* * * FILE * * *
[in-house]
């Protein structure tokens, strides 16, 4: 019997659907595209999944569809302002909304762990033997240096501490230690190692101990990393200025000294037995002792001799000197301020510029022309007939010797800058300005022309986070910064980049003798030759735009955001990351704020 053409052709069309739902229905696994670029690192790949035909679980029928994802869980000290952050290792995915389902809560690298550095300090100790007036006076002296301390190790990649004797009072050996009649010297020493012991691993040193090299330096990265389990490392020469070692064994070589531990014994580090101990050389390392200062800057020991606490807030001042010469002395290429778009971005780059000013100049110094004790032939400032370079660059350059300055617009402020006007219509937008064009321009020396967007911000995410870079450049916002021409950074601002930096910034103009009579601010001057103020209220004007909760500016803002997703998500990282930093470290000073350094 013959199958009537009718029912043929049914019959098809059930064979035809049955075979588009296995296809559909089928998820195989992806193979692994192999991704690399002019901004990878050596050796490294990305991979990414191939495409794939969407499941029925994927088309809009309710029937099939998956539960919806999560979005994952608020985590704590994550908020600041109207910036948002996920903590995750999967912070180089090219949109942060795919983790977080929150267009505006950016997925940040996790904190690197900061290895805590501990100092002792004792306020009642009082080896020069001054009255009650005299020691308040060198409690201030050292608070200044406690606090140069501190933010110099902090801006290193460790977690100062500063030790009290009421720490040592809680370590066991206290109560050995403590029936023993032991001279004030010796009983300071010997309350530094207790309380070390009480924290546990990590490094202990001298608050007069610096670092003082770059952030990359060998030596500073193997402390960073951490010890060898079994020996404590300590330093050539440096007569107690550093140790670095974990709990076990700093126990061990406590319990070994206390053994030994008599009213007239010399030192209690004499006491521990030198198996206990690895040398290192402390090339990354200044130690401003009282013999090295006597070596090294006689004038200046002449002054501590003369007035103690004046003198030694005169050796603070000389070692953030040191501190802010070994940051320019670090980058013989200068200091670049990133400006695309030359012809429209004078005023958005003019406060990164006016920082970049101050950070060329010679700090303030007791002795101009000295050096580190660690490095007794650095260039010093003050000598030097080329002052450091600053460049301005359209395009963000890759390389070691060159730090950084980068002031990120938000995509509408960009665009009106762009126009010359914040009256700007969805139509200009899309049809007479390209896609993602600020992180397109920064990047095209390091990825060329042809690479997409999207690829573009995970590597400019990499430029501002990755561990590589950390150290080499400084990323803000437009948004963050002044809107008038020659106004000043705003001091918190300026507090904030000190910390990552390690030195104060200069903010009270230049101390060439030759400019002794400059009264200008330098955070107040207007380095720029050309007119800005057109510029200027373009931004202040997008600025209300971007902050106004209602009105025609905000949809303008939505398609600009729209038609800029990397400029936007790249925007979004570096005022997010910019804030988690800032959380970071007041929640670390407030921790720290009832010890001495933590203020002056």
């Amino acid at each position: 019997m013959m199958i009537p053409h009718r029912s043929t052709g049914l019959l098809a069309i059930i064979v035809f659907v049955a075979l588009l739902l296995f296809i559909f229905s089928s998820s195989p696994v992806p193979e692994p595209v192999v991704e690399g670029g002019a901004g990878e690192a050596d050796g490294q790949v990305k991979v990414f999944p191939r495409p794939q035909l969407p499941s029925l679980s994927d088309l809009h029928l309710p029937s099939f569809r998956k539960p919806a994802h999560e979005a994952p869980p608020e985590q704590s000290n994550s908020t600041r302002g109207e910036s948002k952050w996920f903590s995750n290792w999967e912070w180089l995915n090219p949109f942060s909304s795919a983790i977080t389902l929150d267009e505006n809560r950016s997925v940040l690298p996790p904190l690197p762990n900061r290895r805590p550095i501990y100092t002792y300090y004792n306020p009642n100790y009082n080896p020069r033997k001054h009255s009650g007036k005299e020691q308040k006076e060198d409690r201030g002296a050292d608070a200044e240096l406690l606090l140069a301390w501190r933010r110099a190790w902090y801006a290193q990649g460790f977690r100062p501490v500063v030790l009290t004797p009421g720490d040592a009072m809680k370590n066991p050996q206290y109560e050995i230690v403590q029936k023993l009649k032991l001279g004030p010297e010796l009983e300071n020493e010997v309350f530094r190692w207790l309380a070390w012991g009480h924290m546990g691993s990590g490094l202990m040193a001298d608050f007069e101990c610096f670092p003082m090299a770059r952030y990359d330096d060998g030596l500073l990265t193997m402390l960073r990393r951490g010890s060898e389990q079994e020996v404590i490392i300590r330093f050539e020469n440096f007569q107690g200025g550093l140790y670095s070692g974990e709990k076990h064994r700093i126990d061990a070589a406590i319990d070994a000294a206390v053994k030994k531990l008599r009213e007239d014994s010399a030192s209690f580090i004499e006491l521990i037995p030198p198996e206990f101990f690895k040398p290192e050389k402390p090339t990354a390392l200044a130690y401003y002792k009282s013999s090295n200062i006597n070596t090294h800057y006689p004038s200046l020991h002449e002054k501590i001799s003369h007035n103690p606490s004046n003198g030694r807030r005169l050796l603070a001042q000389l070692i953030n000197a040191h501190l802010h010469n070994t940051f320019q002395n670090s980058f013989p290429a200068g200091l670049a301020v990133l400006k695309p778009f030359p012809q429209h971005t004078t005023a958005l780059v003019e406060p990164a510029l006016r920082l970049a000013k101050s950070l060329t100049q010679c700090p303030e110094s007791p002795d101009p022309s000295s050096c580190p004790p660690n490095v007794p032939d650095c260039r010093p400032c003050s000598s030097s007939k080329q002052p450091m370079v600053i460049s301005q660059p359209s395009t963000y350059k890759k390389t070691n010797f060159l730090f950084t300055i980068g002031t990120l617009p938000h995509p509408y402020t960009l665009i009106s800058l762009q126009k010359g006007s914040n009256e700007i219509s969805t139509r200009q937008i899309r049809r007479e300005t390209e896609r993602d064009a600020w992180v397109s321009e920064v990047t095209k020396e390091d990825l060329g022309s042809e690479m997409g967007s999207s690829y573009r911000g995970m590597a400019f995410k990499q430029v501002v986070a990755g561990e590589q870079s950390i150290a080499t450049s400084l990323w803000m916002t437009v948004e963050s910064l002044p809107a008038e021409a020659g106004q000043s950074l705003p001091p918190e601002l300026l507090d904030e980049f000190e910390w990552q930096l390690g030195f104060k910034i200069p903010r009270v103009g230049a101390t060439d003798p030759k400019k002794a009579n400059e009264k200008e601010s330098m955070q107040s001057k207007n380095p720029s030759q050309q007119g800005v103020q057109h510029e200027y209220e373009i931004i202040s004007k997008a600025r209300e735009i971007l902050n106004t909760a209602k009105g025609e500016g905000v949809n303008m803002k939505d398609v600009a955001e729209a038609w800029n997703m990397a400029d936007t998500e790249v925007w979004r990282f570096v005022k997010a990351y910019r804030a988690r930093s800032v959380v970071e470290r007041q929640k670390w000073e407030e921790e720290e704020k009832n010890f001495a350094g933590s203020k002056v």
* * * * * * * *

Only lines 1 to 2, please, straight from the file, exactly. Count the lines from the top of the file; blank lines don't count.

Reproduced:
[in-house]
């Protein structure tokens, strides 16, 4: 019997659907595209999944569809302002909304762990033997240096501490230690190692101990990393200025000294037995002792001799000197301020510029022309007939010797800058300005022309986070910064980049003798030759735009955001990351704020 053409052709069309739902229905696994670029690192790949035909679980029928994802869980000290952050290792995915389902809560690298550095300090100790007036006076002296301390190790990649004797009072050996009649010297020493012991691993040193090299330096990265389990490392020469070692064994070589531990014994580090101990050389390392200062800057020991606490807030001042010469002395290429778009971005780059000013100049110094004790032939400032370079660059350059300055617009402020006007219509937008064009321009020396967007911000995410870079450049916002021409950074601002930096910034103009009579601010001057103020209220004007909760500016803002997703998500990282930093470290000073350094 013959199958009537009718029912043929049914019959098809059930064979035809049955075979588009296995296809559909089928998820195989992806193979692994192999991704690399002019901004990878050596050796490294990305991979990414191939495409794939969407499941029925994927088309809009309710029937099939998956539960919806999560979005994952608020985590704590994550908020600041109207910036948002996920903590995750999967912070180089090219949109942060795919983790977080929150267009505006950016997925940040996790904190690197900061290895805590501990100092002792004792306020009642009082080896020069001054009255009650005299020691308040060198409690201030050292608070200044406690606090140069501190933010110099902090801006290193460790977690100062500063030790009290009421720490040592809680370590066991206290109560050995403590029936023993032991001279004030010796009983300071010997309350530094207790309380070390009480924290546990990590490094202990001298608050007069610096670092003082770059952030990359060998030596500073193997402390960073951490010890060898079994020996404590300590330093050539440096007569107690550093140790670095974990709990076990700093126990061990406590319990070994206390053994030994008599009213007239010399030192209690004499006491521990030198198996206990690895040398290192402390090339990354200044130690401003009282013999090295006597070596090294006689004038200046002449002054501590003369007035103690004046003198030694005169050796603070000389070692953030040191501190802010070994940051320019670090980058013989200068200091670049990133400006695309030359012809429209004078005023958005003019406060990164006016920082970049101050950070060329010679700090303030007791002795101009000295050096580190660690490095007794650095260039010093003050000598030097080329002052450091600053460049301005359209395009963000890759390389070691060159730090950084980068002031990120938000995509509408960009665009009106762009126009010359914040009256700007969805139509200009899309049809007479390209896609993602600020992180397109920064990047095209390091990825060329042809690479997409999207690829573009995970590597400019990499430029501002990755561990590589950390150290080499400084990323803000437009948004963050002044809107008038020659106004000043705003001091918190300026507090904030000190910390990552390690030195104060200069903010009270230049101390060439030759400019002794400059009264200008330098955070107040207007380095720029050309007119800005057109510029200027373009931004202040997008600025209300971007902050106004209602009105025609905000949809303008939505398609600009729209038609800029990397400029936007790249925007979004570096005022997010910019804030988690800032959380970071007041929640670390407030921790720290009832010890001495933590203020002056």